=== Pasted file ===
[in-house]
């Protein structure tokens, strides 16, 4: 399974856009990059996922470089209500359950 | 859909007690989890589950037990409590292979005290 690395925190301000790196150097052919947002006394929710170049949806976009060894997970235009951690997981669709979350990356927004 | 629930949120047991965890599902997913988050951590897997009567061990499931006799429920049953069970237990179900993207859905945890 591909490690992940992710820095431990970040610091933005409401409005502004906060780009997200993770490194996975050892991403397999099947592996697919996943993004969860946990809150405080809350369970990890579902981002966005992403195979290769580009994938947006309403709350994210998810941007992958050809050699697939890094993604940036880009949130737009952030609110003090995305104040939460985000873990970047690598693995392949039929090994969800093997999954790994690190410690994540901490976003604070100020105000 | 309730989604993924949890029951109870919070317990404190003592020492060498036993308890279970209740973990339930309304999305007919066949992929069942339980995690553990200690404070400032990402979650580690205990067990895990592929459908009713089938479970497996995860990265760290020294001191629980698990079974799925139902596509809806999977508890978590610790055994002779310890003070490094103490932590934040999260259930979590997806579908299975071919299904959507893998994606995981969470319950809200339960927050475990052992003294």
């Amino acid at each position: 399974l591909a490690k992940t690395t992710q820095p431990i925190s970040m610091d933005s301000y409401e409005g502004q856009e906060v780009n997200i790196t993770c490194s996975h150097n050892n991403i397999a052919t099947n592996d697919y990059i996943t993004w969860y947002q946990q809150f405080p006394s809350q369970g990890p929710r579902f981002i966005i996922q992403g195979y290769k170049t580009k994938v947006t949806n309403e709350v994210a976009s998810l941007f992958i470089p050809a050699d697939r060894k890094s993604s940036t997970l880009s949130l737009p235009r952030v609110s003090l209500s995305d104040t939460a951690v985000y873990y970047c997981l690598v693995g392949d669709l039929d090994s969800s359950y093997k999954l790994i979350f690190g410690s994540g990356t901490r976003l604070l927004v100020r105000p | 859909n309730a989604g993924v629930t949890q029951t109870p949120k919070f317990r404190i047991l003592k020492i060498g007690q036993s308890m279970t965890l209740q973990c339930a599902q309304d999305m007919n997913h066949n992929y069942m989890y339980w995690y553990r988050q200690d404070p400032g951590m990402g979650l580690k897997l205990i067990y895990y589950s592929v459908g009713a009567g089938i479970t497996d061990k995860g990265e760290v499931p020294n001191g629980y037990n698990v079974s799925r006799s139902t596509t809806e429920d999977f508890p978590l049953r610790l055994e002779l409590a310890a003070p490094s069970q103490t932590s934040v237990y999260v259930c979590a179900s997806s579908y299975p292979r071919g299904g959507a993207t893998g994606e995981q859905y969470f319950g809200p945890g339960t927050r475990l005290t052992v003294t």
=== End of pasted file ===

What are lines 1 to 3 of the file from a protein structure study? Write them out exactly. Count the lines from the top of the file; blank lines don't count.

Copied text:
[in-house]
């Protein structure tokens, strides 16, 4: 399974856009990059996922470089209500359950 | 859909007690989890589950037990409590292979005290 690395925190301000790196150097052919947002006394929710170049949806976009060894997970235009951690997981669709979350990356927004 | 629930949120047991965890599902997913988050951590897997009567061990499931006799429920049953069970237990179900993207859905945890 591909490690992940992710820095431990970040610091933005409401409005502004906060780009997200993770490194996975050892991403397999099947592996697919996943993004969860946990809150405080809350369970990890579902981002966005992403195979290769580009994938947006309403709350994210998810941007992958050809050699697939890094993604940036880009949130737009952030609110003090995305104040939460985000873990970047690598693995392949039929090994969800093997999954790994690190410690994540901490976003604070100020105000 | 309730989604993924949890029951109870919070317990404190003592020492060498036993308890279970209740973990339930309304999305007919066949992929069942339980995690553990200690404070400032990402979650580690205990067990895990592929459908009713089938479970497996995860990265760290020294001191629980698990079974799925139902596509809806999977508890978590610790055994002779310890003070490094103490932590934040999260259930979590997806579908299975071919299904959507893998994606995981969470319950809200339960927050475990052992003294």
């Amino acid at each position: 399974l591909a490690k992940t690395t992710q820095p431990i925190s970040m610091d933005s301000y409401e409005g502004q856009e906060v780009n997200i790196t993770c490194s996975h150097n050892n991403i397999a052919t099947n592996d697919y990059i996943t993004w969860y947002q946990q809150f405080p006394s809350q369970g990890p929710r579902f981002i966005i996922q992403g195979y290769k170049t580009k994938v947006t949806n309403e709350v994210a976009s998810l941007f992958i470089p050809a050699d697939r060894k890094s993604s940036t997970l880009s949130l737009p235009r952030v609110s003090l209500s995305d104040t939460a951690v985000y873990y970047c997981l690598v693995g392949d669709l039929d090994s969800s359950y093997k999954l790994i979350f690190g410690s994540g990356t901490r976003l604070l927004v100020r105000p | 859909n309730a989604g993924v629930t949890q029951t109870p949120k919070f317990r404190i047991l003592k020492i060498g007690q036993s308890m279970t965890l209740q973990c339930a599902q309304d999305m007919n997913h066949n992929y069942m989890y339980w995690y553990r988050q200690d404070p400032g951590m990402g979650l580690k897997l205990i067990y895990y589950s592929v459908g009713a009567g089938i479970t497996d061990k995860g990265e760290v499931p020294n001191g629980y037990n698990v079974s799925r006799s139902t596509t809806e429920d999977f508890p978590l049953r610790l055994e002779l409590a310890a003070p490094s069970q103490t932590s934040v237990y999260v259930c979590a179900s997806s579908y299975p292979r071919g299904g959507a993207t893998g994606e995981q859905y969470f319950g809200p945890g339960t927050r475990l005290t052992v003294t």